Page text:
- Boldness: Maritime is not for shy people who don’t like to get out of their comfort zone. You will experience many moments that will require you to take initiative and make bold decisions throughout your career.
- Adaptability: Since this is an international career, you will always be in communication with actors from different cultures. People who cannot adapt to different cultures easily and who are closed to innovations cannot be successful in maritime.
- Leadership: Can you think of a good captain with poor leadership qualities?
- Being an Effective Team Player and Loyalty: A good seafarer must be a good team member. Loyalty to the company, to crewmates, to the ship, and yourself is another requirement.
How to Take a Step into the Maritime?
Let’s say you have read so far and decided that maritime is for you. What’s next?
First of all, let’s remind that it is possible to be a sailor without a university degree. However, even if you start from the smallest positions and improve yourself with certificate programs and courses, the highest point you can reach in your career will be lower than a graduate of a maritime faculty. For example, you do not have to graduate from a maritime school to become a steward. However, if you aim to be a captain, you have to get a university degree.
In summary, if you want to be a member of the officers’ class, such as captain, chief engineer, deck or machine officers, you must study at university. For crew-class positions such as seafarer, master seafarer, and boatswain, it is possible to start with taking courses and rising within the same class via serving and taking exams.
On the other hand, let us remind you that the only way to work in the maritime industry is not through a ship. You can also try many other positions, including shipbuilding and repair, port operations, accounting and budgeting, parts ordering and more. However, even in these positions, it will still be very useful to have ship knowledge and experience.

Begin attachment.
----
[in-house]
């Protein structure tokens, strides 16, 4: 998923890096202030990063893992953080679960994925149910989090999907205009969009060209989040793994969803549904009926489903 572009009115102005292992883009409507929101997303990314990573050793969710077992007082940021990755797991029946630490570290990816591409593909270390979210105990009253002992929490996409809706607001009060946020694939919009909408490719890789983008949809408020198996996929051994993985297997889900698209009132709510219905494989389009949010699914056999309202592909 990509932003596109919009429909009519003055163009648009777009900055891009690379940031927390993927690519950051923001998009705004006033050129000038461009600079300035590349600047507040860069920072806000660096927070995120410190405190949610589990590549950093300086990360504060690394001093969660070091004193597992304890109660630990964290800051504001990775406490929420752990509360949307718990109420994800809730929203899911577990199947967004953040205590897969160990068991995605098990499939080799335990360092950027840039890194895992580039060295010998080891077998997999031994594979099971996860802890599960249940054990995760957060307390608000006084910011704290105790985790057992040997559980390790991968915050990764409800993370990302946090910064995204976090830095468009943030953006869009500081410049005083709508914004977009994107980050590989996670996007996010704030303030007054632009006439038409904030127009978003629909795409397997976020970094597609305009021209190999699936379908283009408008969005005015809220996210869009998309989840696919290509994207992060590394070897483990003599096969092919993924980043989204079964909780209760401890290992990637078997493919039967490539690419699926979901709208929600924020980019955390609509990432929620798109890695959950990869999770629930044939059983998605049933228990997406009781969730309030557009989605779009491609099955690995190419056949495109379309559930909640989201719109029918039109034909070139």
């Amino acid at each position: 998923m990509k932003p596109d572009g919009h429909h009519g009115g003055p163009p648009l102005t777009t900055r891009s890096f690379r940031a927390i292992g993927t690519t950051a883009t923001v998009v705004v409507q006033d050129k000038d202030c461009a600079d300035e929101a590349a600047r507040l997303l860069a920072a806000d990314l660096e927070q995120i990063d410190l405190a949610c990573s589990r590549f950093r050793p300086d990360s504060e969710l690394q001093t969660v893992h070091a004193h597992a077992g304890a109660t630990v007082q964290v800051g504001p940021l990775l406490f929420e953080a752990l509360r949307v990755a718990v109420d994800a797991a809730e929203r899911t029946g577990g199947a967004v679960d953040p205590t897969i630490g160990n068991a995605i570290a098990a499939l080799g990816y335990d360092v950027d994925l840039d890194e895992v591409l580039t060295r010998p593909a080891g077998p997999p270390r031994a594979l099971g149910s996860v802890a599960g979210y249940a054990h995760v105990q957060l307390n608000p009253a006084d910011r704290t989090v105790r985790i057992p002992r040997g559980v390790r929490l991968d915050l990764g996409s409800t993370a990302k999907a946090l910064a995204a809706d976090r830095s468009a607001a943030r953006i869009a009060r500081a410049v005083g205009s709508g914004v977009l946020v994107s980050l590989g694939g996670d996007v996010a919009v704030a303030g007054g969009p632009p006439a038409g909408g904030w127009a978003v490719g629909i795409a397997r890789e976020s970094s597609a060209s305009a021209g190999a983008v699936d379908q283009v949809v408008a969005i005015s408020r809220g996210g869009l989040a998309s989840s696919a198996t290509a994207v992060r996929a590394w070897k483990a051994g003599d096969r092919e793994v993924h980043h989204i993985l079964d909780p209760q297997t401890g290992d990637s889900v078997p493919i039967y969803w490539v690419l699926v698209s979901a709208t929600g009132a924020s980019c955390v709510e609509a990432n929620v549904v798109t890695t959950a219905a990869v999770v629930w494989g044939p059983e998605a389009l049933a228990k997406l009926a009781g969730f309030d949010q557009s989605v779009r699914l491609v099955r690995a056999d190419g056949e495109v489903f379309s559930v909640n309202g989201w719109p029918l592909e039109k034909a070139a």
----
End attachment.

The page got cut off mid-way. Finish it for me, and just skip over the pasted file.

Career Advice from ZeyMarine
As Zeymarine Ship Agency & Services and in the light of our team’s combined experience of more than a century, we have some suggestions for young people who want to work in the officer and crew classes.
If you want to start in the crew class and go up in the ranks, you can look for a course that provides the necessary training for these positions and organizes exams, and start your training immediately. After completing your training and succeeding in the exams, you can take part in ships operating in close waters or open seas in line with the sector’s needs.
If you have a dream to be a captain on a ship one day, you have to target the officer class. We would like to underline that if you have this kind of dream, you should absolutely be in love with this profession, first of all. The second requirement is to go to a well-established and esteemed university that trains personnel for this profession. You should keep in mind that there is a hierarchy in every way on board, and the education will also be in line with this. Even though you might think that this is really hard at first, you will very soon see how enjoyable the industry is once you meet the maritime environment and community.
Fair Winds and Following Sea! Godspeed!